Sadly though Bluetooth mouse support is execrable, they work for a bit then fail and kill the ability to click with the pointer on some elements and the Bluetooth status app (sometimes the whole status bar). I can live with the appearance gremlins but that's really poor for a 'curated' distro and is the kind of thing that reminds me why I've given up on Linux desktops before. I need a mouse for working with KiCAD, which is one of the things I'm learning, and I can see myself falling back to carrying a wired mouse around. Irritating, but I'll persevere as otherwise it's working nicely.

Creality Ender 3

I've come to really like the cheap Creality Ender 2 3D printer I bought a while back but have found the small build area limiting. Then a Banggood Black Friday sale spat out an Ender 3 for £129 and I couldn't resist it. Shipped from the EU it came in just two days but I had to wait until I had some free time to put it together.

The improvements in design and packing over the Ender 2 are really obvious.  It's not complicated to assemble, if you can build IKEA furniture you can do this. Every little bag of components is clearly labelled, right down to the bolts, which come with matching washers already threaded onto them. You even get cheap but usable examples of the tools needed supplied. I would really recommend one of these if you want a minimally viable cheap 3D printer. Contenders for 'best value' come and go but the Enders are a consistently safe bet. The contrast with my Ormerod is striking, things have really moved on.

There's a massive modding community for these but I've shied away from doing anything to it at all. When I remember I'll put a neoprene 'sock' around the hot end to stop stray filament sticking and that's mostly because I got a pack of two when I bought one for the Ender 2.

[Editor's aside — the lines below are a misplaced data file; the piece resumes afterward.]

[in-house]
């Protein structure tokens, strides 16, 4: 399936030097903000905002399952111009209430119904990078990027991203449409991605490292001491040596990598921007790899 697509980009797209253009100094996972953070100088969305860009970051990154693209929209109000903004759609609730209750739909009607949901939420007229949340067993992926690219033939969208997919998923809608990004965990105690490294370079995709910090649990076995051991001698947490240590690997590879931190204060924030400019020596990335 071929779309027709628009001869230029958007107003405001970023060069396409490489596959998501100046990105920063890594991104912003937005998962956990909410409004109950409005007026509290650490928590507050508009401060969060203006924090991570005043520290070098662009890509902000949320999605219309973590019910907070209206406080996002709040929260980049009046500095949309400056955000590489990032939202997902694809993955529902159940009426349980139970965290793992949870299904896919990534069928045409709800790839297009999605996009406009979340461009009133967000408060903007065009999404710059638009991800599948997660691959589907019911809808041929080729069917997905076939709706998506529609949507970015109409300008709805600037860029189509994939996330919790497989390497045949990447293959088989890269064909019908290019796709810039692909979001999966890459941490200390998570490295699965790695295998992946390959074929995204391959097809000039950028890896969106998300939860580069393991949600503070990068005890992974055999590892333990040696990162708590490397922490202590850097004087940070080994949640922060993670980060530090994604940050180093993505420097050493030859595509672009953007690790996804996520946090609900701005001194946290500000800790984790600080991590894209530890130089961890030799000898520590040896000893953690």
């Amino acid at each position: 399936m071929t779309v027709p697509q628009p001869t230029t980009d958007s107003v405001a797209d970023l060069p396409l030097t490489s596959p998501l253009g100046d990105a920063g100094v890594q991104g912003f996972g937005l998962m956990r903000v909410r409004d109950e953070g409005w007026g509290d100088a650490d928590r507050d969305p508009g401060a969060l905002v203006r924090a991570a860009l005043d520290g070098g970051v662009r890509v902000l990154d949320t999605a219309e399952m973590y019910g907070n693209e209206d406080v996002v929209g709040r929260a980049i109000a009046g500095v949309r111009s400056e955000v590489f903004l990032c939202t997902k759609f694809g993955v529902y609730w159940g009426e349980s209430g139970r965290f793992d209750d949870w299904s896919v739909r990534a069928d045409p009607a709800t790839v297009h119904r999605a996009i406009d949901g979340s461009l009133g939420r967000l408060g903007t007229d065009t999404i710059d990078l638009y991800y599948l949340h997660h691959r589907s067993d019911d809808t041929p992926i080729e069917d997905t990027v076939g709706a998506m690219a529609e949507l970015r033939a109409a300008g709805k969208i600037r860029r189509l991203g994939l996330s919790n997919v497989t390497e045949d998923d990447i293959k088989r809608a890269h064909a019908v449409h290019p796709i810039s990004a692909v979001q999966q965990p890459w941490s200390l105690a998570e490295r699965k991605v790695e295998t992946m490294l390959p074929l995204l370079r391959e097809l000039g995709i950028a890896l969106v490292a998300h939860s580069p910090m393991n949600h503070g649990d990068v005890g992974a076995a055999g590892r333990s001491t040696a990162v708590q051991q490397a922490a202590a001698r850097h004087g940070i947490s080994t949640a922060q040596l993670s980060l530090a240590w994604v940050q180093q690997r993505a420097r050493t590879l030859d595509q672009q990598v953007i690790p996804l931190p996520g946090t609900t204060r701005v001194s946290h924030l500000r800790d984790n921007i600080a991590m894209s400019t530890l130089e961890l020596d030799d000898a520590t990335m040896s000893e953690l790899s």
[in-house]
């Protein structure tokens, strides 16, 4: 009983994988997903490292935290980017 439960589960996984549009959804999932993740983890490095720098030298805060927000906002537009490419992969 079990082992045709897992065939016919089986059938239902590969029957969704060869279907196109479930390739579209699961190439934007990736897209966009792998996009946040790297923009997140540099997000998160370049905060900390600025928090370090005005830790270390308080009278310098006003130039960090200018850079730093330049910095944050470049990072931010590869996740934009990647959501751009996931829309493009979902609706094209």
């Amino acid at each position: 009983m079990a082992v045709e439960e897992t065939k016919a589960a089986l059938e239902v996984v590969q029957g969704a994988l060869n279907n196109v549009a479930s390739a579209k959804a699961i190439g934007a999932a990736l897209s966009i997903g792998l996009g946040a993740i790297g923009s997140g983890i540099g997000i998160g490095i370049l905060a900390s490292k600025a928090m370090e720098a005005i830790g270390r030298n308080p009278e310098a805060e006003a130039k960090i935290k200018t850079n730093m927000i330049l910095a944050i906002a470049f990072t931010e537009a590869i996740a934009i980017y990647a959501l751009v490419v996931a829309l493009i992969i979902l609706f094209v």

Makevember 2019

This year I stumbled onto something Dominic Morrow started, Makevember.

The original concept outlined in his blog is to do something 'new' and time limited, but like a lot of others participating I ended up using it as an impetus to work on things most days of November even if it wasn't something particularly new or quick.

I've found this was massively helpful. I've been tackling loads of 'round tuit' things, over the last month I have...

  • Mounted my laser engraver on a board, fitted end stops, rebuilt LaserWeb and made the software changes to make auto-homing work. This turned it from a dust gathering ornament into a much more usable tool.
  • Familiarised myself with the workflow for my SLA 3D printer and printed things for a friend.
  • Built a UV curing enclosure for output from my SLA 3D printer.
  • Fixed up an old medical analyser prop.
  • Fixed up my Orac prop as it had developed a couple of faults.
  • Fixed up my Enigma Machine prop so the keycaps were more robust and the gaps round the LED matrix displays were filled.
  • Made a set of 12V spotlights using Poundland LED GU5.3 units.
  • Experimented with a cheap pico-projector for future use in a new prop.
  • Learned basic use of Meshmixer.
This has been a really positive experience and shows how an incentive can work. If I can keep up this focus the rest of the year then it will be a very productive one.